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Posts Tagged ‘Tucsen Microscope Camera’

The subjects of my interests about microscopy changes from time to time.  I have been crazy about rocks and minerals this summer.   The temperature here has been dipped down to mid 40s degree F (7 degree C) in the early morning although the mid day temperature is still comfortably at mid 70s.  I got to go out to collect some pond specimens for observation before it is too cold for any organism to be active.  I choose different collection site, Briscoe Park Located at Snellville, GA.

The number and variety have been drastically reduced from my early summer observation.  Again, I found seed shrimp (Ostracod) in my collection.

Seed Shrimp (Ostracod)

Seed Shrimp (Ostracod)

A Dinoflagellate Ceratium spp.

First time, I observed a dinoflagellate (Ceratium Furca). It is a flagellate protist. I can barely see the flagella because the flagella are relatively transparent.

Diatom

filamentous Green Algae

Unidentified Algae Colony

The specimen was collected in 60 mL tube and split into a several 7 mL tubes and centrifuged in my homemade centrifuge.

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A piece of left over cheddar cheese  was left in the refrigerater since our last field trip a few weeks ago.  A layer of white cheese mold have been growning on the surface.

Cheese Mold under Stereo Microscope

Cheese Mold under Stereo Microscope

A very dense white/green cheese mold

Cheese Mold Malachite Green

Cheese Mold Stained with Malachite Green

Some molds were scrapped off from the cheese and shaked in a vial with 2mL water.  The mixture then stained with Malachite green.

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Beach sand is the most beautiful thing to look at under a stereo microscope.   The sparkling beach sand are formed by the erosion and weathering of rocks by tidal waves and winds. The rocks eroded by streams and rivers might be carried and settled in the beach.  Aside from the elements from the rocks of the inland, the beach sand might also contains the deposits of the marine lives, such as coral and sea shells.  Polished by the tidal waves, they are just pretty to look at.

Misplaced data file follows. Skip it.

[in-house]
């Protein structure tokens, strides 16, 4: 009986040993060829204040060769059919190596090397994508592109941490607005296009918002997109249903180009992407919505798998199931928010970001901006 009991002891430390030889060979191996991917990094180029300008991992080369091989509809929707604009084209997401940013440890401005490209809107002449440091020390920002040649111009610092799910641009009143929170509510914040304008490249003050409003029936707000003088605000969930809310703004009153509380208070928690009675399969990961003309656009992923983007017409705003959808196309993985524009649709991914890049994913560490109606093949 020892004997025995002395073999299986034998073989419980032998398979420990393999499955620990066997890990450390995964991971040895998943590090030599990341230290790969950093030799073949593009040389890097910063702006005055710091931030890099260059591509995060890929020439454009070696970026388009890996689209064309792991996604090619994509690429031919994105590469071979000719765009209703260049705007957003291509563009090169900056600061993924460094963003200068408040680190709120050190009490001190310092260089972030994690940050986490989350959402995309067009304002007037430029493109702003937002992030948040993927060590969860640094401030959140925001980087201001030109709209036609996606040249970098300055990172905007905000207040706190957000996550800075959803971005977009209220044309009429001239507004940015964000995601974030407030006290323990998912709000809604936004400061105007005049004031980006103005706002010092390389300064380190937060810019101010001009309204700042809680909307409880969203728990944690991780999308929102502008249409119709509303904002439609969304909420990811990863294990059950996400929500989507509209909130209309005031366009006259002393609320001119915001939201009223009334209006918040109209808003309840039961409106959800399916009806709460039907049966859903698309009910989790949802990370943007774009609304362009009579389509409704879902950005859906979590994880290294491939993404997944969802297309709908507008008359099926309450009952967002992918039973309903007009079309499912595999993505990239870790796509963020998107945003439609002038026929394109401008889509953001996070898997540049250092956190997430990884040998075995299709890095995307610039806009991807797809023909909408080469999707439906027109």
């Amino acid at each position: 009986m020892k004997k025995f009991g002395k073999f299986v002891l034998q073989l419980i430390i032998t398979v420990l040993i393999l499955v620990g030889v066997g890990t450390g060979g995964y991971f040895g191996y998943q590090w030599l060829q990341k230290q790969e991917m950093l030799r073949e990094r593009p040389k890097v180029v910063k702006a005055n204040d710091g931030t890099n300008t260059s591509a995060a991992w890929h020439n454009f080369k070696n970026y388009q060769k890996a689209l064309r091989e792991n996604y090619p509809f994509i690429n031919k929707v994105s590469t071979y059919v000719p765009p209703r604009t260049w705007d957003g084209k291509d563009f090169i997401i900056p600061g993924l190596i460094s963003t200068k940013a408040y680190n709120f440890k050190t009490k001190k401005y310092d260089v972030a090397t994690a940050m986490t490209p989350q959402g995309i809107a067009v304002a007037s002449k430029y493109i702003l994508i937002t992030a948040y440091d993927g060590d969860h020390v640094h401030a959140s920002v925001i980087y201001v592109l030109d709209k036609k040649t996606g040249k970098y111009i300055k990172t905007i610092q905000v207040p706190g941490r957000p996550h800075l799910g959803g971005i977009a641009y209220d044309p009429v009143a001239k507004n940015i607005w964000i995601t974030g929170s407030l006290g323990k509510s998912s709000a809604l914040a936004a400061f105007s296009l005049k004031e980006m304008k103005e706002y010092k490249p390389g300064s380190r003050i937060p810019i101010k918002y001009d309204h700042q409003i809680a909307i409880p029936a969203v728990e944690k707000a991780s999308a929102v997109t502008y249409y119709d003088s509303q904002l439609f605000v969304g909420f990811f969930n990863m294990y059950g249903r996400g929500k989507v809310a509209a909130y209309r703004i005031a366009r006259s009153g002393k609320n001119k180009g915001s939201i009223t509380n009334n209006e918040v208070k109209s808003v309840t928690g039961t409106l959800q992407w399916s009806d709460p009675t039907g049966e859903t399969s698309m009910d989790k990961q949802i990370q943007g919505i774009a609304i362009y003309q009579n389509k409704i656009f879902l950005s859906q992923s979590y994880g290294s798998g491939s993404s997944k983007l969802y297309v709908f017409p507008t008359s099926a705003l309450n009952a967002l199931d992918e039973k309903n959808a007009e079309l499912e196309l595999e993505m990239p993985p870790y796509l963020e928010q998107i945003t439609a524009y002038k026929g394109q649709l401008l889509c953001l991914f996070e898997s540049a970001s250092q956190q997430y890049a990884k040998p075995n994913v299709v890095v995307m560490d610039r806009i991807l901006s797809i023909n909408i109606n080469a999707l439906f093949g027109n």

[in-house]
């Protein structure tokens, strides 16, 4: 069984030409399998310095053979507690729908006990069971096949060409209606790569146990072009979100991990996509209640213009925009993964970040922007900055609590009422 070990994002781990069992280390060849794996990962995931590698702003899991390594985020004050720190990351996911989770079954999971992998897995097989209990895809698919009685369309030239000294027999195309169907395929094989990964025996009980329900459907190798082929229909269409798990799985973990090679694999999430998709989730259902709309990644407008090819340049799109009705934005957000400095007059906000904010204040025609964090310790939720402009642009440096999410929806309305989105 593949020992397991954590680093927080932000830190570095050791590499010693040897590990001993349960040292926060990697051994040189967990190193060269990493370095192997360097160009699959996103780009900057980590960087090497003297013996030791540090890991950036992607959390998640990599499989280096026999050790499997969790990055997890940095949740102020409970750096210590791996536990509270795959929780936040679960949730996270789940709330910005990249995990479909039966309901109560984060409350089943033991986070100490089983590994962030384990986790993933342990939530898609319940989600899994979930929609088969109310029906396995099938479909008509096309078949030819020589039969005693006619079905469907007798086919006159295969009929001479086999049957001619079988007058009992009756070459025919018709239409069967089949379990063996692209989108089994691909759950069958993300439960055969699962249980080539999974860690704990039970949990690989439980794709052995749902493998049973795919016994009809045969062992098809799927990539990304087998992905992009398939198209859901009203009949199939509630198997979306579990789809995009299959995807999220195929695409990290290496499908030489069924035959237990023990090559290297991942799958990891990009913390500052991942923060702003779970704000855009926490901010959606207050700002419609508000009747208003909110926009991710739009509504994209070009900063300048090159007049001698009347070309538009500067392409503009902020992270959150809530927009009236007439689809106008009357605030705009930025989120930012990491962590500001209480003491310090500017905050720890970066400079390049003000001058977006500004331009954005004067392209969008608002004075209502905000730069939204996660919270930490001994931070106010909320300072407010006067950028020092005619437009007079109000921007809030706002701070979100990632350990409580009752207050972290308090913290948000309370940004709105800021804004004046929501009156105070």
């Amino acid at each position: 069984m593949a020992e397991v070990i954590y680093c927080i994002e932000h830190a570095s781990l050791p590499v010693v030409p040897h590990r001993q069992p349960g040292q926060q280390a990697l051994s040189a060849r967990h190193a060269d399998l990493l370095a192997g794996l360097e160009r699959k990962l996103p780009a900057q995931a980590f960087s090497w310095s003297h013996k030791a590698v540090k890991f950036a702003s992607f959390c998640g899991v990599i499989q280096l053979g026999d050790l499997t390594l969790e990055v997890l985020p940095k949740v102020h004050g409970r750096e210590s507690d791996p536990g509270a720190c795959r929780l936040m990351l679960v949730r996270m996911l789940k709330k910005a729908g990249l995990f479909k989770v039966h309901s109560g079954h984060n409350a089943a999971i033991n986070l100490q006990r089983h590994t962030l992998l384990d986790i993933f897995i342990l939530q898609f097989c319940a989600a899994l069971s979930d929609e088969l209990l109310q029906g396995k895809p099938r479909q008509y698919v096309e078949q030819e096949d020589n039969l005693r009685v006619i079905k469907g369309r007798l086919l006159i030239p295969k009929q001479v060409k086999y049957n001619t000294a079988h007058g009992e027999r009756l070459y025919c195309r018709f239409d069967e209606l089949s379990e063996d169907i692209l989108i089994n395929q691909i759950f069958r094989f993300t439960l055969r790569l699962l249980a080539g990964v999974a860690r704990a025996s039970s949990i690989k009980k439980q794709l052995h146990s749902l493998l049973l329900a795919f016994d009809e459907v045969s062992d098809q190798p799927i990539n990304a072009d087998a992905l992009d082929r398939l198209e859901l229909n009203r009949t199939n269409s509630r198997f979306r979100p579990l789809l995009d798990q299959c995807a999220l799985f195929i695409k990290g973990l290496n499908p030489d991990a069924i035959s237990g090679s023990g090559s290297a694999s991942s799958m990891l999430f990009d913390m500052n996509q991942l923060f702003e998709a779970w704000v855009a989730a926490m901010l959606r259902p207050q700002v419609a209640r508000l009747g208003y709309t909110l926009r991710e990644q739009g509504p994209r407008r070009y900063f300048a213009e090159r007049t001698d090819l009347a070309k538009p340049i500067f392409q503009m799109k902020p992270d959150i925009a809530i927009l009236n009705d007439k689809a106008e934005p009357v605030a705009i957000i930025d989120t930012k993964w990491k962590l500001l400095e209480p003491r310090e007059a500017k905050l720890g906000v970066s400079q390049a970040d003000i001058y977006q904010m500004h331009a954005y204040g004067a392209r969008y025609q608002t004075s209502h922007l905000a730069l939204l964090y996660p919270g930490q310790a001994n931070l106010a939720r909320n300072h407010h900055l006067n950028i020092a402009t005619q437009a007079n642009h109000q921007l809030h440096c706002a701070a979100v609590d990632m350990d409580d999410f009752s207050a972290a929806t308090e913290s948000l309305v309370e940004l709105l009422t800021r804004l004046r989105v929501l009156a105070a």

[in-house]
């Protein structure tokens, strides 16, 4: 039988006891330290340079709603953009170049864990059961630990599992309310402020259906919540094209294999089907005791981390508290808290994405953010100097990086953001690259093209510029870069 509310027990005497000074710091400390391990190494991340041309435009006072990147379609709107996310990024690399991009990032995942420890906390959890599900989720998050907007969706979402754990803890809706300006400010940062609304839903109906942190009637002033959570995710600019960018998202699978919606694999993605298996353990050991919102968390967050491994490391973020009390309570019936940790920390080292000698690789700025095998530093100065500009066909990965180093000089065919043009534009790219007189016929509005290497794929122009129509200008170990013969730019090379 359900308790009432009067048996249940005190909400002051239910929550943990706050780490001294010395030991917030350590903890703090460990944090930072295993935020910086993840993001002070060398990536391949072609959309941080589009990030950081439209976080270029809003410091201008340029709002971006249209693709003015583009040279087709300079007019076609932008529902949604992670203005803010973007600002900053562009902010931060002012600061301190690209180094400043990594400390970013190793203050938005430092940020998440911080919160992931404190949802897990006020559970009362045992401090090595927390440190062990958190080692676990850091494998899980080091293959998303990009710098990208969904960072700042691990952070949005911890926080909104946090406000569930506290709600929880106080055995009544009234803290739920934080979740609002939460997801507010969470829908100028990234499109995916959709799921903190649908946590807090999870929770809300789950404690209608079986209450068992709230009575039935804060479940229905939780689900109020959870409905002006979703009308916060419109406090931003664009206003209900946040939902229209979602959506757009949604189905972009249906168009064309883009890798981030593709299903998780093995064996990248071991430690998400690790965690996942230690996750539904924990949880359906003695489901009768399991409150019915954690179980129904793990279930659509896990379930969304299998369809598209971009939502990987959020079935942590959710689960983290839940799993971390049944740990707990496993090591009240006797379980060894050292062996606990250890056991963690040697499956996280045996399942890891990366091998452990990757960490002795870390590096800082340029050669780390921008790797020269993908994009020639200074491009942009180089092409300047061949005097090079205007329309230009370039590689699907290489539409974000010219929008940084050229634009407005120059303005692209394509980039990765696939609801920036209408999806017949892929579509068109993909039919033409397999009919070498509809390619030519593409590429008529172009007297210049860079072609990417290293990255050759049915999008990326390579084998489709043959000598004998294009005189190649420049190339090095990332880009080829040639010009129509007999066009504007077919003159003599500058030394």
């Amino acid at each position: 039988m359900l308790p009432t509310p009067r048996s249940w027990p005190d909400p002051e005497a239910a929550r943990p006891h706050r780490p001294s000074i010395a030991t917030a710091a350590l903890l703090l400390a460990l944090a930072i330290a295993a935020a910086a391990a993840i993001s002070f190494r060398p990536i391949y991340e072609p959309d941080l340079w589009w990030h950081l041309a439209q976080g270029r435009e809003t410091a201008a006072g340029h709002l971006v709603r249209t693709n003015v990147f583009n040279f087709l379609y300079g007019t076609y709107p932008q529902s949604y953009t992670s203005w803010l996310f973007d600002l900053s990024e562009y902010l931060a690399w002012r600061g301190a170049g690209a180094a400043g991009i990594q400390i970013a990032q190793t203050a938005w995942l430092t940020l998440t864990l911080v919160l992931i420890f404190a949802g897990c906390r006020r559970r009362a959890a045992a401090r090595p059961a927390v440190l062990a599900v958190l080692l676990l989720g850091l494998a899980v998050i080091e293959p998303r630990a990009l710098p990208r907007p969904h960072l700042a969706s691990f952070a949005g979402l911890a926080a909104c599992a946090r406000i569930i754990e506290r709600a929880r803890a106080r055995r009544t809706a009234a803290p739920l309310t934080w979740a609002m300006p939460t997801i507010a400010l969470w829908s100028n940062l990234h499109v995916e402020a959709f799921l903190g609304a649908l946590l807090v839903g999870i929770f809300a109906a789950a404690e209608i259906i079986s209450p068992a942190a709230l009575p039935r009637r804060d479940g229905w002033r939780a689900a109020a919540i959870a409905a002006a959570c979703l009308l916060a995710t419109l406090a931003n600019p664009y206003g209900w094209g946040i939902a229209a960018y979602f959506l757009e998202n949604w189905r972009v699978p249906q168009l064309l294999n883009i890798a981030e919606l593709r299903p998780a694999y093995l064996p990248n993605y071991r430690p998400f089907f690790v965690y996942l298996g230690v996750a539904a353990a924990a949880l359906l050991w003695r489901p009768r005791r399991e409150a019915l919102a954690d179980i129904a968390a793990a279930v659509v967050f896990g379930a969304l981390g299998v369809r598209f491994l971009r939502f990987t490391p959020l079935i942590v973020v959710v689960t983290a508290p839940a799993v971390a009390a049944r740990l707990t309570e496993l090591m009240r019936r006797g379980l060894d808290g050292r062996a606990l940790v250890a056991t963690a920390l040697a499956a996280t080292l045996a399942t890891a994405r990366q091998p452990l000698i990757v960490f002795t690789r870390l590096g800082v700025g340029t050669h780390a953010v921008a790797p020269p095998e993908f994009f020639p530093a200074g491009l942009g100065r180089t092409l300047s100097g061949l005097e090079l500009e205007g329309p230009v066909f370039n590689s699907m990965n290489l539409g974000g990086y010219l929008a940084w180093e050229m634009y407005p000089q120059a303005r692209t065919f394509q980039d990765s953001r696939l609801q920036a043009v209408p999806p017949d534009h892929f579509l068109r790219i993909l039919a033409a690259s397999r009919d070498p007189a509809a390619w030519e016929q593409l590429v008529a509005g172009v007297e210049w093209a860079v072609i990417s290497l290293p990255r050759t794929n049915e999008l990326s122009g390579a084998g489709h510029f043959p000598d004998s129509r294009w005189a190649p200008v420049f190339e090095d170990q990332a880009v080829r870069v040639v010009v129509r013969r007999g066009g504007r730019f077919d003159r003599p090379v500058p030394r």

I found a thin layer of sand settled on the bottom of the bucket which we used to collect sea shells on the trip to Clearwater Beach last summer.  I just learned a simple method to collect sand specimens using a piece of paper and adhesive tape.  I was able to recover some from the bucket and put it under the microscope for observation. 

The Beach Sand Collected from the Florida Beach Contains many different types of Sands. The harder materials seems to maintain their shapes. The softer sands seems to be more rounded. 

The Beach Sand Collected from the Clear Water beach.

The Beach Sand Collected from the Clear Water beach. The sand shows different color, shapes and composition.

The Beach Sand Collected from the Clear Water Beach.

The Beach Sand Collected from the Clear Water Beach.

The Beach Sand Collected from the Clear Water beach.

The Beach Sand Collected from the Clear Water beach. The harder crystals seem to maintain their shapes.

There are plenty of marine life around the beach.  No surprise to see the pieces of sea shell here.

There are plenty of marine life around the beach. No surprise to see the pieces of sea shell here.